REP. KATHLEEN RICE (D), NEW YORK: -- saying that we're going to have these allegations against politicians go before an ethics committee that can sometimes take a couple of years. No offense to my colleagues who were on the ethics committee, but that's not real. That's not real and that's not accountability. (END VIDEO CLIP)
HARTUNG: Conyers and Franken both say they will cooperate with their respective house and senate ethics committees. But, Fred --
HARTUNG: -- the history of these ethics committees so gray in your jurisdiction, it's a court of public opinion. You are asking peers to judge their peers. It will be very interesting to see what light is shined on the proceedings that happened behind those closed doors with such a bright spotlight on this discussion.
WHITFIELD: But Franken and Conyers have said that they are open to the ethics committee investigations, but of course we'll see what happens from this point on.
Thanks so much, Kaylee. Appreciate it.
Meanwhile, President Trump continues to push support for senate candidate Roy Moore out of Alabama who faced a string of sexual assault allegations, tweeting just this morning, the president saying, "The last thing we need in Alabama and the U.S. senate is a Schumer- Pelosi puppet who is weak on crime, weak on the border, bad for our military and our great vets. Bad for our second amendment and wants to raise taxes to the sky. Jones would be a disaster. I endorsed Luther Strange in the Alabama primary. He shot way up in the polls, but it wasn't enough. Can't let Schumer-Pelosi win this race. Liberal Jones would be bad." That from the president today.
CNN's Boris Sanchez joining me now with more on this.
So, Boris, the republican establishment welcoming what the president has to say or wincing?
BORIS SANCHEZ, CNN CORRESPONDENT: Definitely wincing, Fred. We've seen a whole shift in how the White House is handling the allegations against Roy Moore after initially echoing what the broad majority of republicans were saying at the time, which was that if these allegations were true, then Roy Moore should step down.
We've seen the president and his party going two very distinct directions, as more and more republicans call for Roy Moore to step down after several days of silence, the president is now outright attacking his opponent, Doug Jones and defending Roy Moore.
You'll recall that just a few days ago he said that he denies the allegations when he was asked whether voting for Moore was more important than endorsing someone who is accused of pedophilia. So the president also left the door open to campaigning for Roy Moore in Alabama and that really has drawn the ire of a lot of establishment republicans.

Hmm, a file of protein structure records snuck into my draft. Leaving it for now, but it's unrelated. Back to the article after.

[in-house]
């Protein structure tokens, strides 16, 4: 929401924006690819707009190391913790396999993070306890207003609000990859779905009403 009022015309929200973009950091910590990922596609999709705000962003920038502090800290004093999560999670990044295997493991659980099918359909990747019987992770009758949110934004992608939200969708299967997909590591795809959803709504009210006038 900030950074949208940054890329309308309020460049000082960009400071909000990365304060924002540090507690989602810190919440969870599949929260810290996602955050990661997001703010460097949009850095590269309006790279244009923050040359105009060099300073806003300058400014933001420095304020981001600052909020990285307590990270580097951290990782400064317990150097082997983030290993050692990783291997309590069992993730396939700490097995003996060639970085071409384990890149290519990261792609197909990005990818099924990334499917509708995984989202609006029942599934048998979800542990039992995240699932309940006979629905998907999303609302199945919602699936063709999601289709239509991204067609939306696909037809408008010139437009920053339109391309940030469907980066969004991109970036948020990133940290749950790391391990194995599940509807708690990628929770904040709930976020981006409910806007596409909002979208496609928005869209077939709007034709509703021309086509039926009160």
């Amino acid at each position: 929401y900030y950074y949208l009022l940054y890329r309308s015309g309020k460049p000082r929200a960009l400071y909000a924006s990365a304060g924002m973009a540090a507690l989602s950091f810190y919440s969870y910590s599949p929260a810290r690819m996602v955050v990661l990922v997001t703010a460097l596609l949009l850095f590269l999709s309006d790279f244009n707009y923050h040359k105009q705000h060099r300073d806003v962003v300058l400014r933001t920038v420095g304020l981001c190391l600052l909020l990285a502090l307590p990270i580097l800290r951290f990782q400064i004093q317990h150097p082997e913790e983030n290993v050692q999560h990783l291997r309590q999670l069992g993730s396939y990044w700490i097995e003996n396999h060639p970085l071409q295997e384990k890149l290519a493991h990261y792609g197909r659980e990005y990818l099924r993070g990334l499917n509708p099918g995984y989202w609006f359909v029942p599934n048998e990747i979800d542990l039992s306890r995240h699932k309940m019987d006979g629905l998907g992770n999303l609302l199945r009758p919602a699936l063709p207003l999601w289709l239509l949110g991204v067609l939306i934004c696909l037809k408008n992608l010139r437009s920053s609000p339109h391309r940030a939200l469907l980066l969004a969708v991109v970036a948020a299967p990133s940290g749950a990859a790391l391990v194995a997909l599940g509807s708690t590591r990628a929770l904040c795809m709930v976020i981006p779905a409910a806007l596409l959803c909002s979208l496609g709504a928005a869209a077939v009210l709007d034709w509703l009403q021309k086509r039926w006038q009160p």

Recall that Roy Moore is the candidate of Steve Bannon and is representative of his work against the establishment which is why you have republicans like Senator Lindsey Graham who was on "State of the Union" speaking with Dana Bash earlier today saying that even if the republican in this race wins, the party loses. Listen to what he said.
(BEGIN VIDEO CLIP)
SEN. LINDSEY GRAHAM (R), SOUTH CAROLINA: From a republican point of view, I don't see what winning -- I don't -- I don't know winning looks like with Roy Moore. If he wins, we get the baggage of him winning and it becomes a story every day about whether or not you believe the women or Roy Moore should he stay in the senate, should be expelled. If you lose, you give the senate seat to a democrat time we need all the votes we can get.
The moral of the story is, don't nominate somebody like Roy Moore who could actually lose the seat that any other republican could win. And from a party perspective, we've got to look long long-term not short- term and what I would tell President Trump, if he think winning with Roy Moore is going to be easy for the Republican Party, you're mistaken.
(END VIDEO CLIP)
SANCHEZ: Now, you'll recall, Fred, that there was a period where people continued to ask the president what he thought of the allegations against Roy Moore, and he was silent multiple days of ignoring reporter's questions. A source of republican source close to the White House at that point told CNN that the president was hesitant to discuss Roy Moore because he identified with the allegations against the senate candidate with his own previous allegations of sexual misconduct.
Clearly, that's no longer the case, because now the president has not only weighed in on this race but also Al Franken and other lawmakers that have been accused of sexual misconduct, Fred.
WHITFIELD: All right, Boris Sanchez, thank you so much from Washington. We'll check back with you.
All right. Joining me right now, a former democratic congressman, Barney Frank, thanks so much for joining us. Happy Thanksgiving weekend. A lot to talk about here. Thanks for joining us on all of this.